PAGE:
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Burgas


History    EN

Author: ROUSSEV IVAN

Turkish schools:

The existence of a mekteb (turkish primary school) in Burgas is attested in 1722-1723. There is evidence for the existence of a Turkish primary school during the Crimean War (1853-56), and later, at the end of the XIX century, of a secondary one.

Greek schools:

An old church-type school ("gramatodidaskaleio") existed in Burgas since the end of the 18th century. In 1845 the Greek community in Burgas, aided by Greek municipalities in the neighboring villages, replaced the old church school with a new modern Lancastrian school. In 1862, a secondary Greek school is established. A primary school for girls was also established, but closed down two years later due to financial problems, to be opened only in 1879.[1] It is noteworthy that in the Greek primary school taught briefly (1866-68) Ulysses Nikolov Popov (born in Burgas in 1840 into a family of settlers in the city) later ordained as Bulgarian (Exarchate) Bishop of Varna and Preslav under the name Simeon.

After Bulgarian autonomy and the unification of Eastern Rumelia to Bulgaria (1885), there exist basically two Greek schools in Burgas (one for boys and one for girls). In 1879-80, the number of pupils in them is 250. In the period which followed, Greek education in the city experiences a moderate growth. In 1879-80, 250 pupils study in the Greek schools, a number which reaches 500 before the anti-Greek disturbances and the closing down of the Greek schools in 1906. In the late 1880s a new building is built for the Greek all-male school and in 1904 the number of teachers rises to 8.[2]

Bulgarian schools: The first Bulgarian school in Burgas was opened in 1865 by teacher Petko, who later became a priest. Classes were held at the home of the teacher. In 1869, when the first Bulgarian church in Burgas "St. St. Cyril and Methodius" was consecrated, the Bulgarian church community opened an elementary school by the church inviting the teacher Boyan Petrov Keremedchiev, a native of Yambol. In 1872 Keremedchiev left and Sava Kirov Katrafilov, a native of the town Elena, who later took part in the national liberation struggles, took his place. In 1875, Stoyan Petkov Shivachev from Malko Tarnovo was hired as teacher, and he managed to revive the school and increase the number of pupils. In 1879-1880, the primary school in Burgas was divided into two – boys‘ and girls. The all-male primary school remained in his old room (in the hall of the church "St. St. Cyril and Methodius"), while for the girls the community hired a private house (the house of Dr. Kutsodimitris, today it houses the Natural History Museum in the city). [3].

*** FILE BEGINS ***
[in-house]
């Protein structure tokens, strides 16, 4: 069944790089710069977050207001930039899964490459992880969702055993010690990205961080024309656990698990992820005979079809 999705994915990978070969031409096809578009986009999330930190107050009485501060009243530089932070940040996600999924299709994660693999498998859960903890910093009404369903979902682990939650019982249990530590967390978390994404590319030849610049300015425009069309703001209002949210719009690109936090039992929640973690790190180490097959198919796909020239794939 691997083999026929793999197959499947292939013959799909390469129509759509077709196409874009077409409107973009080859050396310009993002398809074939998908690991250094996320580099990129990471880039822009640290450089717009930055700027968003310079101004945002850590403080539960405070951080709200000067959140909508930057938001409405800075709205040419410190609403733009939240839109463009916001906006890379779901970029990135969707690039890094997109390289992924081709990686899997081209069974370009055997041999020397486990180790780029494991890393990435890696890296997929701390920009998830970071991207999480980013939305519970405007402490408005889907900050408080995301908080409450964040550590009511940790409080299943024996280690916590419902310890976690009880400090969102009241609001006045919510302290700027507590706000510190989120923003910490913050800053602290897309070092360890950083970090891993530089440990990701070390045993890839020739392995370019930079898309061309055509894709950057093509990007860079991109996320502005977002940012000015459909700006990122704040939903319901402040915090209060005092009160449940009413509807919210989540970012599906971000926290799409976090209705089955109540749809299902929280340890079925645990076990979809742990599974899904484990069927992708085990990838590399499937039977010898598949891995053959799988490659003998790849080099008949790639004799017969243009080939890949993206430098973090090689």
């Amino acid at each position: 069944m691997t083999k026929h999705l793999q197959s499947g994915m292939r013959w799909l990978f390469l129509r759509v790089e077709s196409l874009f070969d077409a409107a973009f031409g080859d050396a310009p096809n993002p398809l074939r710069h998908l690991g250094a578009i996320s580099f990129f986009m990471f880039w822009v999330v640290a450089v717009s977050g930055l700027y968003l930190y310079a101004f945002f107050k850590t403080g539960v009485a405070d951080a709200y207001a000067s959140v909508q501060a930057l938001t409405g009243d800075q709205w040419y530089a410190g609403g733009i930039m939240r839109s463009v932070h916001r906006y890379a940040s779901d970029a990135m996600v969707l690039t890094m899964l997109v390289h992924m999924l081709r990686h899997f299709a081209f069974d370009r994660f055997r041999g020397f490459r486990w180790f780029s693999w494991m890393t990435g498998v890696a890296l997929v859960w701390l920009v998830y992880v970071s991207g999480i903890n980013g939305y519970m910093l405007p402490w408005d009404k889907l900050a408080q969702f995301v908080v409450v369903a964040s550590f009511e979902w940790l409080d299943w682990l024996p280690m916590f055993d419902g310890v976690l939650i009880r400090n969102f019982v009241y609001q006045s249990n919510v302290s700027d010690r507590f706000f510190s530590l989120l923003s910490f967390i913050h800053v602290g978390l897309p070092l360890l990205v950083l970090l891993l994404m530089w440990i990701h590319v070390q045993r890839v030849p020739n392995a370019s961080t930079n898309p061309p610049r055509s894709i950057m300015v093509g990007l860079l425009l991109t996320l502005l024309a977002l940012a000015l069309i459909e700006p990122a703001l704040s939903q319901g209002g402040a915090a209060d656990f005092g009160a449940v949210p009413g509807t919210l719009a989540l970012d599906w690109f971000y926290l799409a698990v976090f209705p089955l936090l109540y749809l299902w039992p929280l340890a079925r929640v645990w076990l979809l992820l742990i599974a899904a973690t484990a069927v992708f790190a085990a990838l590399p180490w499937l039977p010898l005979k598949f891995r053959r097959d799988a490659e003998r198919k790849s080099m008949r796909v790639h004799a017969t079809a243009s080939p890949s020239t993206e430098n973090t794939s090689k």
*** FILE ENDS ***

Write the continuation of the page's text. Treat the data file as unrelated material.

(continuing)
In 1894 the girls' school moved to a building specially built for its needs by the state - this is the oldest public building, preserved to this day in Burgas, which now houses the Archaeological Museum and Regional Library. In 1880-1881 the school was called Bourgas departmental class school and was kept up both with funds donated by the Burgas citizens and a government subsidy. Gradually girls' school in Burgas growing. In 1887-1888, all teachers in it have secondary education. [4].

The All-male School in Burgas also experienced rapid development in the period after the Liberation (1878). In the academic year 1883-1884, it had already a third “junior high school” class. In the academic year 1903-1904 it obtained the rank of a public school. [5]

In the first decade of the 20th century vocational education was launched in Burgas: on October 1, 1905 a commercial school was opened, originally housed in the building of a girls' school and later moved to the building of the school "Han Krum" (the former Greek school ). [6].

At the beginning of 20th century in Burgas function, with the status of private institutions, Armenian, French and Turkish schools. In January 1891, the Armenian school aquired a new building. The French school in Burgas was organized in 1888 by the Catholic priest named “Zenon”. [7]

 


[1] Κοτζαγεώργη, Ξ., «Η ελληνική εκπαίδευση στη Βουλγαρία, αρχές 19ου αι.-1912», στo: Κοτζαγεώργη, Ξ. (επιμ.), Οι Έλληνες της Βουλγαρίας. Ένα ιστορικό τμήμα του περιφερειακού ελληνισμού, Θεσσαλονίκη 1999, p. 271.

[2] Kotzageorgi, X., “The Greek Community of Burgas. Education and Culture”, Etudes Balkaniques, 30:1 (1994), p.82.

[3] Карайотов, И., Ст. Райчевски, М. Иванов. История на Бургас. От древността до средата на XX в. Бургас, 2011, с. 131–132, 227.

[4] Христов, А. Бургас. Юбилейна книга. [1878-1938]. Б., 1940, с. 137–144; Карайотов, И., Ст. Райчевски, М. Иванов. История на Бургас. От древността до средата на XX в. Бургас, 2011, с. 227.

[5] Христов, А. Бургас. Юбилейна книга. [1878-1938]. Б., 1940, с. 137–144; Карайотов, И., Ст. Райчевски, М. Иванов. История на Бургас. От древността до средата на XX в. Бургас, 2011, с. 227.

[6] Христов, А. Бургас. Юбилейна книга. [1878-1938]. Б., 1940, с. 137–144; Карайотов, И., Ст. Райчевски, М. Иванов. История на Бургас. От древността до средата на XX в. Бургас, 2011, с. 227–228.

[7] Терзиева, Маргарита. Прогимназиално образование в Бургас – 1914-1934 година. – Годишник на университет „Проф. д-р Асен Златаров ХХХVІ(2), с. 94-98; Дадурян, Б. История на арменците в град Бургас 1549-2003 г. (с някои продължения до ХІІ. 2008 г.). Б., 2009, с. 84; Карайотов, И., Ст. Райчевски, М. Иванов. История на Бургас. От древността до средата на XX в. Бургас, 2011, с. 228.


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